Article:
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carlsson
March 28th, 2005, 01:03 PM
So how do wages in Sveden compare to here? It's got to the point here where we have to turn down jobs that pay $10-12.00/hour, because that only covers transportation costs driving to work & back.
For companies associated with the union, I believe the lowest accepted payment is around $11 per hour before taxes (which are in the 30-40% range), but it varies a lot depending on which kind of job we're talking about. For someone not associated with the union, it can definitely go below that, maybe down to $5-6/hour for low- to medium skilled jobs.
Entrance level for "graduate" jobs (engineering, marketing etc) should be at least $15/hour, and of course there is no caps upwards. A qualified wage is about $20/hour before taxes, and anything above $24/hour should be considered well paid.

Wages - and living costs - are generally even higher in Norway, so it is not uncommon to live on the Swedish side and work on the Norwegian side of the border. For the same reason, Norwegians on holiday in Sweden find it an inexpensive place and shop along on "cheap" meat, tobacco, alcohol and porno mags, of which the latter is not allowed to be sold in Norway AFAIU.

Terry Yager
March 28th, 2005, 02:04 PM
Wow! How do people get by? Two jobs? (That's pretty common over here). If you have children, the proceeds from job #1 pay for transportation and child care, and you need the second job to live on. We must have stronger unions, because entry-level wages for an auto worker is around $15/hr for simple assembly-line work. Skilled trades of course are higher-paid. We do have a Federal minimum wage here which I believe is around $5.75/hr, but almost nobody pays that little because they know nobody will work that cheap. The real minimum wage starts around $8/hr.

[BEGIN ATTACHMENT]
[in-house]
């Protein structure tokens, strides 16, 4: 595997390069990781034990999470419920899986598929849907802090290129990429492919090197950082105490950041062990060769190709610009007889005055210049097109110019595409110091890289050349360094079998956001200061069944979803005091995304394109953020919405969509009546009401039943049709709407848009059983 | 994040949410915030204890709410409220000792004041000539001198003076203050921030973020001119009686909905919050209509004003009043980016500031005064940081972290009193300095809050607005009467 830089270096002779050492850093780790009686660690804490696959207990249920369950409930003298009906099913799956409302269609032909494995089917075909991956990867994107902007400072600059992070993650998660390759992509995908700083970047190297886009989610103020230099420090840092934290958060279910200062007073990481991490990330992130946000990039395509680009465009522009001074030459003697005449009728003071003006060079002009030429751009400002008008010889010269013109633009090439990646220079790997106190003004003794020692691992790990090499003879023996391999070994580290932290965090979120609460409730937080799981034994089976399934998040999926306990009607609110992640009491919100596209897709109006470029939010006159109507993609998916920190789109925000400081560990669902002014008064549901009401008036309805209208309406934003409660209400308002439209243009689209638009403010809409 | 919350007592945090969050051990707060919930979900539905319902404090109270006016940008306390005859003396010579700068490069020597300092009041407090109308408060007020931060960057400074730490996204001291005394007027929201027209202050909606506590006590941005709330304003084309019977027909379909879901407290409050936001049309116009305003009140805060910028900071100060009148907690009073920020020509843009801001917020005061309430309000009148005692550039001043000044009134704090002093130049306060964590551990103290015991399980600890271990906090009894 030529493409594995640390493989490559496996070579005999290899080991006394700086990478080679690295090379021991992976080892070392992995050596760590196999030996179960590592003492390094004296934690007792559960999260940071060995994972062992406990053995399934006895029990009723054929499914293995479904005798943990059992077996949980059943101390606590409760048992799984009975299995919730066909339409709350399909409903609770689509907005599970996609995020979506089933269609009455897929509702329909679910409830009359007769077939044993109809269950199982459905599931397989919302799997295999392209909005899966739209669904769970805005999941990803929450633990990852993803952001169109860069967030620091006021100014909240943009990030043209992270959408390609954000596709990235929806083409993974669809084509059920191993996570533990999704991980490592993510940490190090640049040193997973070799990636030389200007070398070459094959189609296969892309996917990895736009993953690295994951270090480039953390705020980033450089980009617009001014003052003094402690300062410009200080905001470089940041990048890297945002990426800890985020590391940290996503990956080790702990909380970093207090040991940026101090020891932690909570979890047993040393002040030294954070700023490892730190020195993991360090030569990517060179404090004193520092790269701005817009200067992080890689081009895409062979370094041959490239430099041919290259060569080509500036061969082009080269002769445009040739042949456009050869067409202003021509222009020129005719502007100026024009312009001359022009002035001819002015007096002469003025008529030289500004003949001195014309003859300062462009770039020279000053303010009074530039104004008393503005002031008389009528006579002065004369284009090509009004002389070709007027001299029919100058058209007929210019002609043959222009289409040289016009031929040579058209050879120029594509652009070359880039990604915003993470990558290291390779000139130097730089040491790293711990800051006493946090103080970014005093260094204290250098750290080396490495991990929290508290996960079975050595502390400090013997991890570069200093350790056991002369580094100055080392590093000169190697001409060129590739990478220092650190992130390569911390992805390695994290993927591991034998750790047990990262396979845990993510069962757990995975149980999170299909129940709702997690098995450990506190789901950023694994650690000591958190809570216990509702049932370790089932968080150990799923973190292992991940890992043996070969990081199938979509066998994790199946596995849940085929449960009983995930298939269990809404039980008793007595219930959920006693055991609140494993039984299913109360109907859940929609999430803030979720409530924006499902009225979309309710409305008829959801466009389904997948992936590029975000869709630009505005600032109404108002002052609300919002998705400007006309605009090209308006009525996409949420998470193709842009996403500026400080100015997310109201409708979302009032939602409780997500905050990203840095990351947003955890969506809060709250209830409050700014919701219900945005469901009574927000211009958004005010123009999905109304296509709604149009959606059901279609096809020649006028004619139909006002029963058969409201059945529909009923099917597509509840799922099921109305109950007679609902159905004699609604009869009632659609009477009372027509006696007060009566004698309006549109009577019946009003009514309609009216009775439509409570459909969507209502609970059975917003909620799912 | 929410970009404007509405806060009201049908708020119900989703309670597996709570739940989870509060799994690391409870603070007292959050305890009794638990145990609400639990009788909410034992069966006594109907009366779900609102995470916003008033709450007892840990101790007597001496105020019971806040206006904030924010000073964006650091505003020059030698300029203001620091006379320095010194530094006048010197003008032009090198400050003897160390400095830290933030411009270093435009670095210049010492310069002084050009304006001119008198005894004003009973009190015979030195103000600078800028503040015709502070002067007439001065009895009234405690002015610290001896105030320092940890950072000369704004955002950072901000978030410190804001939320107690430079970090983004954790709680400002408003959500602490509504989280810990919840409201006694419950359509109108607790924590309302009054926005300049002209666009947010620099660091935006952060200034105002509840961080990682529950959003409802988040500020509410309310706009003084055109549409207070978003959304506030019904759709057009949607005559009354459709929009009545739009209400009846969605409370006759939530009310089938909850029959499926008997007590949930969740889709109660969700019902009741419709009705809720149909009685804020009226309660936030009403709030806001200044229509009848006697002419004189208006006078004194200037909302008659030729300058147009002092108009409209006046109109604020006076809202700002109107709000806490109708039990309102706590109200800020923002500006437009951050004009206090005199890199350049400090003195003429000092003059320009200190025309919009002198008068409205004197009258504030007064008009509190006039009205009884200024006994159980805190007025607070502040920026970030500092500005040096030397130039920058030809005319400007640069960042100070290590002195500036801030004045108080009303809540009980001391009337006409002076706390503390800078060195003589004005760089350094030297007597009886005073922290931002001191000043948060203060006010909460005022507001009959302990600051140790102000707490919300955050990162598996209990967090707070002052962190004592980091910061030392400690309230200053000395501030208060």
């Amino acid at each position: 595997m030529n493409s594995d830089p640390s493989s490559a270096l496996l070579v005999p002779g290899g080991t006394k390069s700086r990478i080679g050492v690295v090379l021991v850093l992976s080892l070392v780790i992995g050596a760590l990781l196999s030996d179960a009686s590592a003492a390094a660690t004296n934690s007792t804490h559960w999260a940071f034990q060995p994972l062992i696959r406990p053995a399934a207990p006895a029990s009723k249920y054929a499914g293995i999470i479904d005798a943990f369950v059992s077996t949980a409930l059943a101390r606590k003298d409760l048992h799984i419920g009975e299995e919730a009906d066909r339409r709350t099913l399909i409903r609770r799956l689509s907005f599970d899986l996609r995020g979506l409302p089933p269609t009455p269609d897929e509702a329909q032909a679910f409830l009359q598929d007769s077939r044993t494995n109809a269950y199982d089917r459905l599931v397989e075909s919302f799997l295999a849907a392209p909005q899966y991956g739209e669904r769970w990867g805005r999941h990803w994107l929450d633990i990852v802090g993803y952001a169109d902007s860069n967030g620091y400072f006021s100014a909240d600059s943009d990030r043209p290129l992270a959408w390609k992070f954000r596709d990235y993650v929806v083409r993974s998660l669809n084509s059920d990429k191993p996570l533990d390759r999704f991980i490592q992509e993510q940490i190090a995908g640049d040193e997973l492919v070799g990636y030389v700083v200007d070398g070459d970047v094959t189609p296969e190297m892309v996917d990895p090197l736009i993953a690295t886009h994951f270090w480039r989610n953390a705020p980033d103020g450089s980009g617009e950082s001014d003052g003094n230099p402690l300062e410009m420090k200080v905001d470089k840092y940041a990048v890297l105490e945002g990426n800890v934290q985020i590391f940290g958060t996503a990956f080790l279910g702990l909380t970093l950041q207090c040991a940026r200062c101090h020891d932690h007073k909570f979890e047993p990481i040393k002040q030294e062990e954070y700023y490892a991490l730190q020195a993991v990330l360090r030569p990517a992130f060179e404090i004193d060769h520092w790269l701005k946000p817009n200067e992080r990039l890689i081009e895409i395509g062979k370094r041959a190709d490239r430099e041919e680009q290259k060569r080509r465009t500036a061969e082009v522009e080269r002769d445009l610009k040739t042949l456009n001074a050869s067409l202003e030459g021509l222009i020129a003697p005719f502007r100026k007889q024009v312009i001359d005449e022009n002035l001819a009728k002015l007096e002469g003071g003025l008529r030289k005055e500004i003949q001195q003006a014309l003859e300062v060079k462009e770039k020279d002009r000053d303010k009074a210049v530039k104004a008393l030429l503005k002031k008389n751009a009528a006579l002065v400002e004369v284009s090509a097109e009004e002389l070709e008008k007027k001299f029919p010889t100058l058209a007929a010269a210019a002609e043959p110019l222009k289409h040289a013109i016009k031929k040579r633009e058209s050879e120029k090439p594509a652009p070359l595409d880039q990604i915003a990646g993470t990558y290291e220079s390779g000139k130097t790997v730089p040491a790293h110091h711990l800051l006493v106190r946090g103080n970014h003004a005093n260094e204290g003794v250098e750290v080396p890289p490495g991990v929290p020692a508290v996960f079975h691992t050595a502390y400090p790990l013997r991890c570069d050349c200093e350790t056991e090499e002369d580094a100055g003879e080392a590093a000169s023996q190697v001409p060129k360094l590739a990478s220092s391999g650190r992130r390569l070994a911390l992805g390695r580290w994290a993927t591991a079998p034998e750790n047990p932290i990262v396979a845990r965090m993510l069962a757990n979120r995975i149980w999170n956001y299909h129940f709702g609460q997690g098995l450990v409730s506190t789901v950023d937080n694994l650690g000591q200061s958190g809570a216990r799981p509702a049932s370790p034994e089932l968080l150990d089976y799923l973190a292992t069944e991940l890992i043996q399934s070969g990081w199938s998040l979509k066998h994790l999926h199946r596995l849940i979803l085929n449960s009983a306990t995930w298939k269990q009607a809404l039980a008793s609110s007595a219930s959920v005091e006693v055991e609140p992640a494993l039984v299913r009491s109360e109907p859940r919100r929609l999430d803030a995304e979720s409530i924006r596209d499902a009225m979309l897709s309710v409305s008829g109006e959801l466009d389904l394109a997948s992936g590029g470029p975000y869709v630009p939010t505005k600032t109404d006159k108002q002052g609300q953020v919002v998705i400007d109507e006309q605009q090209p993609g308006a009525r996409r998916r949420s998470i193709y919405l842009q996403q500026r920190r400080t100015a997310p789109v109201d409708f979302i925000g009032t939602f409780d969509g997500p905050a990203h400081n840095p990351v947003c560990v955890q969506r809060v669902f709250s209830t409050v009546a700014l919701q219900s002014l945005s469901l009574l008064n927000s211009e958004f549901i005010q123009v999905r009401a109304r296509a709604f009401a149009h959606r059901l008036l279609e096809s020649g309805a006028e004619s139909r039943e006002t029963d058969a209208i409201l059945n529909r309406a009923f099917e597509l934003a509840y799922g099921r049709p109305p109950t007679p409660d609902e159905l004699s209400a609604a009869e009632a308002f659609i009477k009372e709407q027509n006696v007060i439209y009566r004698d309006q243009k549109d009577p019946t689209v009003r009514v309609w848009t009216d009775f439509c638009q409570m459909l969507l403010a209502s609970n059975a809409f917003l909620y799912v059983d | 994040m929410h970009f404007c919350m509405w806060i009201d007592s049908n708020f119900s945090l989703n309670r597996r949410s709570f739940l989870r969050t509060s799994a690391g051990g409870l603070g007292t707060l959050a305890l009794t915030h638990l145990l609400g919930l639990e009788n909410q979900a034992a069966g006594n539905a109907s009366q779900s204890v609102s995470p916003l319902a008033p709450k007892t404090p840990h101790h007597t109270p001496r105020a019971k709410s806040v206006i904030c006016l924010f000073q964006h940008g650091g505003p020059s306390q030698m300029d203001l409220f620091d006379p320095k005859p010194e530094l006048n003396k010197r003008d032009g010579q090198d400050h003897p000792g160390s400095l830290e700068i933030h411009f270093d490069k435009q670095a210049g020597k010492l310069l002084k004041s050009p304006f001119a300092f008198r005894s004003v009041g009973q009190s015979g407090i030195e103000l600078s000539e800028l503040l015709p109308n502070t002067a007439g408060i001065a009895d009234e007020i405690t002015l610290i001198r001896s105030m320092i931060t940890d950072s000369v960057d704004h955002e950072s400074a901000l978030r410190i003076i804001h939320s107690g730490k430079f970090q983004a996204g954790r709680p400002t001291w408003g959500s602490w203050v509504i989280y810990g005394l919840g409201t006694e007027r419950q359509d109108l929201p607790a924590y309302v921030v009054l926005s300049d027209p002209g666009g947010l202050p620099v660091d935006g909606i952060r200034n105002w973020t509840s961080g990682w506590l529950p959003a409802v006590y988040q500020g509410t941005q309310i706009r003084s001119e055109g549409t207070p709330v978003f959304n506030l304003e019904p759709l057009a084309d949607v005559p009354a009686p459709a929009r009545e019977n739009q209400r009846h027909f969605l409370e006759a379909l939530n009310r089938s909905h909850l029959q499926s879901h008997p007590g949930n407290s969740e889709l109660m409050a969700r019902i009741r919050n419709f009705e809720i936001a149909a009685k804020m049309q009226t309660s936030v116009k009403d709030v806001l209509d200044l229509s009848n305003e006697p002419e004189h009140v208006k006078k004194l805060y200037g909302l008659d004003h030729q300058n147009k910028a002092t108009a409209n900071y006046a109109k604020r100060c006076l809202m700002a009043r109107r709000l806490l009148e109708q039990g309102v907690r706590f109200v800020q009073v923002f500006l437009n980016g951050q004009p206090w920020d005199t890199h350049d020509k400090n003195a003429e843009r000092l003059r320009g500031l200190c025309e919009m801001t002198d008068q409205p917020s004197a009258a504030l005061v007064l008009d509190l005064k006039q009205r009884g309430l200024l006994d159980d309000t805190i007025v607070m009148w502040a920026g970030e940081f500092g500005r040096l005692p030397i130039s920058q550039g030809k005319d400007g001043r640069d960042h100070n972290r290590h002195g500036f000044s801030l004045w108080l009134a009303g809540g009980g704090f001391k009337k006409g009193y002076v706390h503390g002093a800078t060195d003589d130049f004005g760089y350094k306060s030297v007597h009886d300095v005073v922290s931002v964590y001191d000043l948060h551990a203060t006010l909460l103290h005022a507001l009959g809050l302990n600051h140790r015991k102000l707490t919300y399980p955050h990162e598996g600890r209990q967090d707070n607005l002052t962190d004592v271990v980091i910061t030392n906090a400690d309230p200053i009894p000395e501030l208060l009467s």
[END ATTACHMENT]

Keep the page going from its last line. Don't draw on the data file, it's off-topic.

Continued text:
--T

carlsson
March 29th, 2005, 01:17 AM
Most people would not accept anything less than $10/hour here, but it depends if you have any other source of income, like unemployment support, funds etc. I suppose if you are outside of all social security networks - and yes, it can happen even in a nice country like this - you would take the job even if the union strongly advices against. The alternative is to live for $0/hour. While the union would not care, you do.

Speaking about unemployment, Germany seems like a rough country for someone out of jobs. Previously there was a report about a 25 year old girl with at least a partitially finished Uni degree looking for any kind of job; along the lines of waitress, shop assistant etc. She was told to apply for some telephone sex line hiring new girls, or her unemployment support would be cut due to denying to apply to all suitable jobs. It was featured internationally, but I don't know how the case ended. Technically the unemployment office was correct; the telephone sex company was running a legal business and she fit their recruiting profile.

A few days ago I also read about www.jobdumping.de, which is what it sounds like; you bid on (short term?) jobs offered, and typically the lowest bid wins. Cynical? Fresh thinking? Adopted to the reality? You decide.

Terry Yager
March 29th, 2005, 08:39 AM
That's unfortunate about that German girl, but I suppose the same thing could (theoretically) happen here too, or even in Sveden. I suppose there are even worse kinds of work that are still legal, like being a stripper, or even a prostitute in Nevada, where prostitution is legal.